“Blessed are those who are persecuted because of righteousness, for theirs is the kingdom of heaven. Blessed as you when people insult you, persecute you and falsely say all kinds of evil against you because of me. Rejoice and be glad, because great is your reward in heaven, for in the same way they persecuted the prophets who were before you.”
–Mt 5: 10-12
The Lord is great. He’s highly to be praised and his greatness is unsearchable (Ps 145:3). Many more Scriptural passages in the Bible speak of God’s worthiness to be praised (Ps 18:3; 48:1; 96:4; 1 Chr 16:25). Russel M. Nelson (b. 1924), a surgeon and religious leader wrote, “The decision to serve a mission will shape the spiritual destiny of the missionary, his or her spouse, and their posterity for generations to come. A desire to serve is a natural outcome of one’s conversion, worthiness, and preparation.” Nelson realized the importance of God’s work in the missionary field – his glory, honor, for service.
People are credited with worthiness like righteousness by God (2 Thess 1:11; Lk 20:35; Rom 2:29; 2 Cor 10:18). Brene Brown (b. 1965), an author and research professor explained, “It’s hard to practice compassion when we’re struggling with our authenticity or when our own worthiness is off-balance.” That’s why it’s necessary to be right in God’s eyes. For only him can provide us through his grace with the necessary balance to move forward in our lives.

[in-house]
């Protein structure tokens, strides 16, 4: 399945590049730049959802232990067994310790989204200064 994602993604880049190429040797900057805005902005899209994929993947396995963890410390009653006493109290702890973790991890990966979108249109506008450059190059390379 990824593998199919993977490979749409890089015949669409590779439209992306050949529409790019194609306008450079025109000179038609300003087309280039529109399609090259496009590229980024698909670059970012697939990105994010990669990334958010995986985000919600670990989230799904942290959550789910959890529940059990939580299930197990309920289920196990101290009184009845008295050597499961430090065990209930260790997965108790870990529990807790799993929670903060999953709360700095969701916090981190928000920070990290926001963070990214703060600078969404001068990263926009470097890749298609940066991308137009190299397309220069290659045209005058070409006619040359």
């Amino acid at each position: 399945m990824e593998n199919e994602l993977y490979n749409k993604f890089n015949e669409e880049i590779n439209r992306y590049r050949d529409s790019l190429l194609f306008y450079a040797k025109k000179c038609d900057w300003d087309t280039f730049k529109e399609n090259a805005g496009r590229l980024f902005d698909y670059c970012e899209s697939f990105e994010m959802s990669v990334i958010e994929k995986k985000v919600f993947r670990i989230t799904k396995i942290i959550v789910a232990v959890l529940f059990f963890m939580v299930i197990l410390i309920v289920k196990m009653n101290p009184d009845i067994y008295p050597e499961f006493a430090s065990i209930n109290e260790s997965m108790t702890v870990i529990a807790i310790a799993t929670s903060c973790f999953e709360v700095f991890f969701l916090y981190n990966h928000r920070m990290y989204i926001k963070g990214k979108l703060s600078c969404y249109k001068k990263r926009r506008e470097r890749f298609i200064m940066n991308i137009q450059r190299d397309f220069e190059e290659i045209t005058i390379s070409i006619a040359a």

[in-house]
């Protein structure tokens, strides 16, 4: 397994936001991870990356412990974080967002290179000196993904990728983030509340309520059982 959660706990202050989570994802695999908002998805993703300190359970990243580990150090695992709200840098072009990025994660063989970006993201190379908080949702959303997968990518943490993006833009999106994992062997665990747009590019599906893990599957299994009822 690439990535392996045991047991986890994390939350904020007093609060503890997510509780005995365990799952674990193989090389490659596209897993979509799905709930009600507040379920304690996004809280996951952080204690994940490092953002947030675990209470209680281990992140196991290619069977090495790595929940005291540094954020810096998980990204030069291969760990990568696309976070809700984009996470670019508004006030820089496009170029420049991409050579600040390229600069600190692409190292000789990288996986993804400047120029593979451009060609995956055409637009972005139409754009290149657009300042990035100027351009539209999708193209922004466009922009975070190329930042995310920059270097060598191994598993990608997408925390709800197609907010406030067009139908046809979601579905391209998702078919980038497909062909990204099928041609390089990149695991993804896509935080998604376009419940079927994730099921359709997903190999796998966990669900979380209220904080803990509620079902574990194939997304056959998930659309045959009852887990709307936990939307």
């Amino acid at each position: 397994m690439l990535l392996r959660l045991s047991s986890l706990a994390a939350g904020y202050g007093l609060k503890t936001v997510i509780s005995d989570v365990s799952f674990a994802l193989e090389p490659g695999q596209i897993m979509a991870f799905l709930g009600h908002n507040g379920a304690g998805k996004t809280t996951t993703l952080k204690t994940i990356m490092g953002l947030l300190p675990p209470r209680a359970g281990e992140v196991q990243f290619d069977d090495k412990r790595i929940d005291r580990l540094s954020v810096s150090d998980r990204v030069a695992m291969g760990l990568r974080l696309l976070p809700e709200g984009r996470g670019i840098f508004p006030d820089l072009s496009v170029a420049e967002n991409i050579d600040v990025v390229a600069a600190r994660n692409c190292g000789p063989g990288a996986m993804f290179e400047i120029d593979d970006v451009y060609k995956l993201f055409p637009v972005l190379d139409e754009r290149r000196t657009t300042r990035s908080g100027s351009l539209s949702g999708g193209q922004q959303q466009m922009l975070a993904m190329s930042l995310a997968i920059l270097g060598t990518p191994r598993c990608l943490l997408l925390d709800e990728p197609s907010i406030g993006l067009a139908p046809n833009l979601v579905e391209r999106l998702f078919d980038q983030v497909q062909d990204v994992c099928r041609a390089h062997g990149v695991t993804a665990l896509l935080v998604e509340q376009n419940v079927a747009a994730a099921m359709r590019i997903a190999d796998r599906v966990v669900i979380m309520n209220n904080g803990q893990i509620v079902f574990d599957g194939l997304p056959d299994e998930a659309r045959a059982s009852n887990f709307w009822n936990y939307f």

Christians may find us worthy in their eyes if we walk in a manner of the Lord, trying to please him in all respects, bearing good fruit, an increasing in his knowledge (Col 1:10). That’s how some men and women make decisions to be religious. David A. Bednar (b. 1952), a religious leader of The Church of Jesus Christ of Latter-day Saints, said, “Ordinary men are given the authority of the priesthood. Worthiness and willingness – not experience, expertise, or education – are the qualification for priesthood ordination.”
The way people is able to gravitate towards us is based on our behavior. If it’s positive we tend to draw those who are good. If it’s negative we attract the bad. Samantha Power (b. 1970), an Irish-American academic and diplomat warned, “Don’t take for granted the worthiness of your cause will win you allies; bring it down to a scale that people can relate to.” It isn’t just having people relate to you, but your goal is to reach the right individuals.
Worthiness calls for a walk worthy of the vocation to which you have been called. We should do so in all humility and gentleness, with patience, showing tolerance for one another in love (Eph 4:1-2). Moran Atias (b. 1981), an Israeli-American actress described the needs this way: “There’s always a common attraction to universal needs of love and a feeling of worthiness.” These concepts begin from childhood. For it was Polly Berrien Berends (b. 1939), an author who said, “A sense of worthiness is a child’s most important need.”